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I was seeing this guy for the past two years just casually. Around four months back, he told me to stay at his place and I did. We had sex though I did not intend to as it was my first time. I tried to stop him but he wanted it and I gave in.
I do not blame him and held both of us equally responsible.
The next day, we did it again even when I was not feeling ready, and the next day he flew to his hometown.
After that, we had frequent talks but I was confused throughout as to whether he really liked me. There were days when it was easy for me but there were those hard days when I could not figure out anything.
The big problem is both of us are very inexpressive and we hardly talk about what is needed. Sometimes, that makes me wonder if I am with the right guy.
I really like him but I don’t know how to talk with him.
He is here in town again today and I wanted to spend time with him but he just came to meet me for a short time and went. He was willing to stay if I had a place to stay (I live in a hostel). I wonder if he is here only for sex.
Though he told me that he likes me, I do not feel sure. How should I ask him without hurting him? How can I express myself to him?
My friends are helpful but I don’t want to tell them about the sex thing. And I have no one to help me figure it out.
Obviously, you are a very young woman. As such, you are having many new experiences and are feeling confused and overwhelmed.
Entering the world of sexual relationships can be really frightening.
What troubles me about your letter is the fact that you had sex for the first time without really wanting to, continued on to do the same thing the next day and now are worried that you will “hurt” the guy you had sex with if you discuss your feelings.
This is not how healthy sex and relationships should be.
If your instinct tells you that you can’t trust this guy or how he is feeling, and that he is only out for sex, believe it. That instinctual voice comes from a place of deep and profound wisdom and you must learn to honor it.
Moving forward, I would advise you to place more emphasis on how you are feeling rather than how the guy you’re with feels about you. Not doing so is a mistake that I, and many other young women make, to their great detriment. By not placing your own needs, desires and observations at the top of the list, you are opening yourself to being taken advantage of. You will then spend many years trying to recover from the fallout of your bad decision making.
If you were my daughter, I would tell you unequivocally to move on from this guy, and to wait for someone who makes you feel cherished—men like that do exist! Until that man comes along, work on listening to the soft, still places inside and know that you are worthy of the best the world has to offer.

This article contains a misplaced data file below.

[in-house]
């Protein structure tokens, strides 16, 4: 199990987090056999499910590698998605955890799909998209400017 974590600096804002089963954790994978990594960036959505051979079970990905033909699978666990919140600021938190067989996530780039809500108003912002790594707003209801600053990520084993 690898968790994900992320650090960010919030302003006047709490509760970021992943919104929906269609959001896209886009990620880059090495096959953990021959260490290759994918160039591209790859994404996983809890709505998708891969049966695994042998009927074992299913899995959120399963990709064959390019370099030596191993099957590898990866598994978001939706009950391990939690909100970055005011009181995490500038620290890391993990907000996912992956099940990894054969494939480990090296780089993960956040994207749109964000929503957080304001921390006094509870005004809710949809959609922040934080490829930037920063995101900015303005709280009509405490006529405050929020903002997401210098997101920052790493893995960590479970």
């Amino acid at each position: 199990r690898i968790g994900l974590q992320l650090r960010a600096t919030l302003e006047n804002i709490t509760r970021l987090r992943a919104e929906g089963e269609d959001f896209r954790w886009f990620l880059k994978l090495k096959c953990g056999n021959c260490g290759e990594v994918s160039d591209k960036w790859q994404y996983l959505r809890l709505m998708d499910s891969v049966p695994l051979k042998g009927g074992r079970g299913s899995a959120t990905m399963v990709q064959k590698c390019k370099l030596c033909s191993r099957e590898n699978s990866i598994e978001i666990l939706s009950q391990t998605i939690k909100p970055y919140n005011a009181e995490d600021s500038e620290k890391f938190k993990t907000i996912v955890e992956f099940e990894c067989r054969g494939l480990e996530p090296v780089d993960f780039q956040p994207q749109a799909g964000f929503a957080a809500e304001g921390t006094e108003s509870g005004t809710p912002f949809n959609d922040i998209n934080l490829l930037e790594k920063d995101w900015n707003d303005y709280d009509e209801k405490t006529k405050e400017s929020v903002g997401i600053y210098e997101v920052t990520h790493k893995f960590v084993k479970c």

I am a formerly obese woman. At my heaviest, I weighed almost 300 lbs. I did not have weight loss surgery to lose over 120 lbs., I did it the old fashioned way. Now, although I still struggle with my self image and sometimes can’t “see” the woman I am today in the mirror, I am much happier in myself.
My problem is my best friend. We’ve been friends since we were kids and she is also very overweight. She does nothing to try and help herself. In the old days, we would eat and watch TV together and everything was seamless, but now I feel like she resents me for my weight loss. I try and offer her tips and encouragement, but she just tunes me out.
She has stopped returning my texts and goes out of her way to avoid me.
I know she feels like I am judging her, but I’m just trying to help. Why can’t she just be happy for me? I don’t want to lose my best friend.
You must admit to yourself that you are, in fact, judging your friend. Realize that anytime we feel judged by someone else, it is an unpleasant experience. Copping to this judgment and apologizing to your friend is the first step to saving the friendship.
You say, “Friend, I notice you are avoiding me and I miss your company. I get that you feel judged by me, and you know what? You’re right. And you deserve better. From now on I promise to see you as the person you are, not a number on a scale. Our friendship is about more important things than weight.”
Your friend may then feel understood and be able to move on—or she may not.
You are both at very different points in your lives, and friendships can wax and wane depending on the circumstances. There is nothing wrong with that. You have chosen to make your health a priority, and part of leading a healthy life is choosing to maintain healthy relationships. It’s up to you to decide whether this friendship is or isn’t serving your overall needs, and if it’s not, to gently let it go—at least for the time being.
Author: Erica Leibrandt
Editor: Renée Picard
Photo: Nicole at Flickr
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